The company also said that later this year, it plans to start including smoking information in the rating box so that users “can make informed choices about what they watch.”
The debate over how smoking should be treated on screen has been a long-running dilemma for those in the entertainment industry, especially when tobacco use is historically relevant to the project or characters. In the case of “Stranger Things,” many have been understanding of the creative decision to include tobacco depictions, considering the fact that the show is set in the 1980s, when smoking among adults was more common.
Still, others like the Atlanta Journal-Constitution’s Rodney Ho have pointed to films like “Hidden Figures,” which was set in the 1960s. Director Theodor Melfi told Empire Online in 2016, “In real life, when we looked at reference pictures, every single person in those rooms had a cigarette in their mouth. But I don’t want to to put smoking in a movie unless I absolutely have to. Also, it makes the movie R-rated right away. And this movie being rated R would be a disservice, because you really want teenage kids and pre-teens and kids to see it.”
This is not the first time the Truth Initiative has forced the entertainment industry to examine the ways it presents tobacco use on screen. In 2007, the Motion Picture Association of America added smoking as a factor in assigning film ratings, along with sex, violence, and swearing after facing pressure from the organization.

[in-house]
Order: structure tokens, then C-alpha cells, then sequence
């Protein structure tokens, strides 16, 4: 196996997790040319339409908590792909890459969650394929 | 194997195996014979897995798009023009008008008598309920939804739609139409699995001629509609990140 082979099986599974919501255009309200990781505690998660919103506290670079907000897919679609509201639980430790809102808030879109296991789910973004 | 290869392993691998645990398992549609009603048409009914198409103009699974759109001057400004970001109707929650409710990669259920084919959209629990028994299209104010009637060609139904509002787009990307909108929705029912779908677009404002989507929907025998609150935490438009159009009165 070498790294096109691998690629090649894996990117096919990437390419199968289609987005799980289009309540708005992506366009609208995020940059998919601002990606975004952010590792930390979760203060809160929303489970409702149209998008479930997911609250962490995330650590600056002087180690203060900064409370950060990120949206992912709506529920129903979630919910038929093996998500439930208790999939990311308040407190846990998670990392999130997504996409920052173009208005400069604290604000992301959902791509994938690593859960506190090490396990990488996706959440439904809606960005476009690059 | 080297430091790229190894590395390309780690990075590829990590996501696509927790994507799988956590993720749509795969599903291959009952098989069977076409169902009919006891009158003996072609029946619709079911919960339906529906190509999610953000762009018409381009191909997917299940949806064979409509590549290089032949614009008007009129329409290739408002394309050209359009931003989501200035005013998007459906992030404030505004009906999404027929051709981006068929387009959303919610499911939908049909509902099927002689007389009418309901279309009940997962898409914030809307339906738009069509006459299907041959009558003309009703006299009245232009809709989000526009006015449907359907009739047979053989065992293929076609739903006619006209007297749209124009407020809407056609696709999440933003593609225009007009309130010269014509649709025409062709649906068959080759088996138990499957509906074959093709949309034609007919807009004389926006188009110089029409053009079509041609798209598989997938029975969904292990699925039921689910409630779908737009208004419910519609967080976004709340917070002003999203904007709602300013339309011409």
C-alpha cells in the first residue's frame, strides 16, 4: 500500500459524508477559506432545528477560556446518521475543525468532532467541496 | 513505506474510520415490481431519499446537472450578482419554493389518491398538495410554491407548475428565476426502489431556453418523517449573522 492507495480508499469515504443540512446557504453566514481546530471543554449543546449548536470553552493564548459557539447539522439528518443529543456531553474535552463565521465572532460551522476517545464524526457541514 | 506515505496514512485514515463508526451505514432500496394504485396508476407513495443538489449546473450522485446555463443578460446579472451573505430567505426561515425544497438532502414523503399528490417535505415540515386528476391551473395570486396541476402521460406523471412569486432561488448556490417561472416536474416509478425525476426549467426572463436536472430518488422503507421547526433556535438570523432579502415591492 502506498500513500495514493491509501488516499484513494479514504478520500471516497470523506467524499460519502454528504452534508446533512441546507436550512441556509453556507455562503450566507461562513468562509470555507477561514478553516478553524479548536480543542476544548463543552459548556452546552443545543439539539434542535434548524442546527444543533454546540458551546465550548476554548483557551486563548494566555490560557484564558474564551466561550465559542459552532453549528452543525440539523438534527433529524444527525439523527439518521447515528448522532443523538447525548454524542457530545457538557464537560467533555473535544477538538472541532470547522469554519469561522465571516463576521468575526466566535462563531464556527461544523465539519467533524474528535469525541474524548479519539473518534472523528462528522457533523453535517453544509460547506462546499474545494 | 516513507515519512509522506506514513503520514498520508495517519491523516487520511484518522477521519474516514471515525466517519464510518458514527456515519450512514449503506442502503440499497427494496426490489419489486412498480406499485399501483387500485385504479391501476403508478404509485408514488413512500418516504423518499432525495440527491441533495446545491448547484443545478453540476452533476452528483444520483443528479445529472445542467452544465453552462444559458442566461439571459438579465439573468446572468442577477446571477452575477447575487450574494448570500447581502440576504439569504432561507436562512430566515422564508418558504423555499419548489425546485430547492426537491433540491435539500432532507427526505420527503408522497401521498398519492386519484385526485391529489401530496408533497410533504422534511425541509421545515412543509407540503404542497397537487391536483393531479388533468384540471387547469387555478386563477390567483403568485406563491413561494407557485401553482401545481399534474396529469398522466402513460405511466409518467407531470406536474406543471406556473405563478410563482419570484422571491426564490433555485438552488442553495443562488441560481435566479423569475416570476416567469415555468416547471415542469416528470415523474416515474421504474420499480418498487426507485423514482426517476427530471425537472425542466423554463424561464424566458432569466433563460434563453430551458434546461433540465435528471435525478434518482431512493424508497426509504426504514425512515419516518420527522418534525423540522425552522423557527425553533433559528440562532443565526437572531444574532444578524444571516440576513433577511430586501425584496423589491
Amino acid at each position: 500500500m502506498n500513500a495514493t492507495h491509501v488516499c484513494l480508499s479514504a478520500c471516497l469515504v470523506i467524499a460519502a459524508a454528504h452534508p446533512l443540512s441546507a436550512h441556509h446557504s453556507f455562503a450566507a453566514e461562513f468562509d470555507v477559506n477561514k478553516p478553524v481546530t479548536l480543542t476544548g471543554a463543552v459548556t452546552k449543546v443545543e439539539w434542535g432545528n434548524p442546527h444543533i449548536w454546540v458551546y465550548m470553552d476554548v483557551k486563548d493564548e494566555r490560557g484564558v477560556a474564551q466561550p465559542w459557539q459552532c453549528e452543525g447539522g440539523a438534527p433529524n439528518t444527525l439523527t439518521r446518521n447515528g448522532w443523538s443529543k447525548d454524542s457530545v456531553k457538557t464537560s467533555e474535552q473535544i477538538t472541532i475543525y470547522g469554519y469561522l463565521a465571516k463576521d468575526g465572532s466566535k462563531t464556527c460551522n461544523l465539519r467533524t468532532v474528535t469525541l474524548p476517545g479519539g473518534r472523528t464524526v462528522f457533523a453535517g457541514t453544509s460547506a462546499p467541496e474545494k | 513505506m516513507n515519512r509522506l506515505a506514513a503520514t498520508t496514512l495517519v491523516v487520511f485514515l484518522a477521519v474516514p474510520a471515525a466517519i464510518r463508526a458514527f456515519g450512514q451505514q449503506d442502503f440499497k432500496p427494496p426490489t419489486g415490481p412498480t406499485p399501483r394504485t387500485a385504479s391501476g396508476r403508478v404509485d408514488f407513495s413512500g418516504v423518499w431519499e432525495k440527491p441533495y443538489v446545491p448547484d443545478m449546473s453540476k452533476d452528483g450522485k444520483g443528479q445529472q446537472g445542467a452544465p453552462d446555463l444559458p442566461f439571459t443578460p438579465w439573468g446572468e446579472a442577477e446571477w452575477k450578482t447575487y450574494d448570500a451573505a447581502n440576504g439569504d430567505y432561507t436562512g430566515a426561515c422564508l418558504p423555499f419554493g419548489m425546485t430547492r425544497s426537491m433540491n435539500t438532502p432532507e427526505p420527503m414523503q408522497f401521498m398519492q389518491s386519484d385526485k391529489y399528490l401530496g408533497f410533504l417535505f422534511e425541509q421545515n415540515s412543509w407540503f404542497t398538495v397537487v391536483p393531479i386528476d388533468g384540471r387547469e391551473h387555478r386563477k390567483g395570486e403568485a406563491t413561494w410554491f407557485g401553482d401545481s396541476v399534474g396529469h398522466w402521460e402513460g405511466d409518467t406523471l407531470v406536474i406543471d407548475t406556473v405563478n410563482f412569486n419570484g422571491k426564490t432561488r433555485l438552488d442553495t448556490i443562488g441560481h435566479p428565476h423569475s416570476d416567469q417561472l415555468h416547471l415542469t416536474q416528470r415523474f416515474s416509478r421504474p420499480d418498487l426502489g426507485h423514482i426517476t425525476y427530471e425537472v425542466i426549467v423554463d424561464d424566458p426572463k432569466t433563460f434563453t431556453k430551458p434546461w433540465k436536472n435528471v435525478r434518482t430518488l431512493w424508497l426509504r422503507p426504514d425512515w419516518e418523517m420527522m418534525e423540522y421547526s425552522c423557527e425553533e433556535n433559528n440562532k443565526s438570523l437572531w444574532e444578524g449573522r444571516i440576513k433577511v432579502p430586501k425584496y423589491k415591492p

Justin Bieber Apologizes After Supporting Morgan Wallen’s Music
Bieber said he had no idea the country star had recently faced backlash for using a racial slur.
Justin Bieber Apologizes
Singer Justin Bieber apologized on Wednesday after sharing support for music from embattled country singer Morgan Wallen.
In February, Wallen was caught saying the n-word on a video circulated by TMZ. He was subsequently dropped from major country radio stations and suspended by his label. Still, he has managed to have a successful year so far, and his album — “Dangerous: The Double Album” — has spent months at the top of the carts.
Bieber posted on his Instagram story this week that he was listening to “Dangerous” and said he loved the album. He ended up deleting that post after fans called him out. Bieber later explained that he was unaware of Wallen’s recent controversy.
“I had no idea that the guy’s music I posted was recently found saying racist comments, as you know I don’t support or tolerate any sort of racism or deicrimination,” he wrote on his Instagram story. “I had no idea, I sincerely apologize to anyone I offended.”
Bieber Addresses Previous Controversies
The “Sorry” singer then addressed backlash he previously faced for a similar reason. Two videos surfaced in 2014 depicting Bieber using racial slurs when he was younger. In the first, he was 15-years-old and told a racist joke using the n-word. Bieber was 14-years-old in the second video, where he made a racist parody of his song “One Less Lonely Girl” that likewise included the n-word. He apologized for both at the time and brought them up again on Wednesday in hopes others could learn from his mistakes.
“When I was a kid, I was incredibly ignorant and said some very hurtful racist jokes that were clearly not funny,” he wrote. “I hurt a lot of people, especially the Black people in my life but was fortunate enough to have had them educate me on the horrifying origin of the N-word. This brings those painful memories back up, I will always take ownership for my ignorance and my past because I know I am not that person.“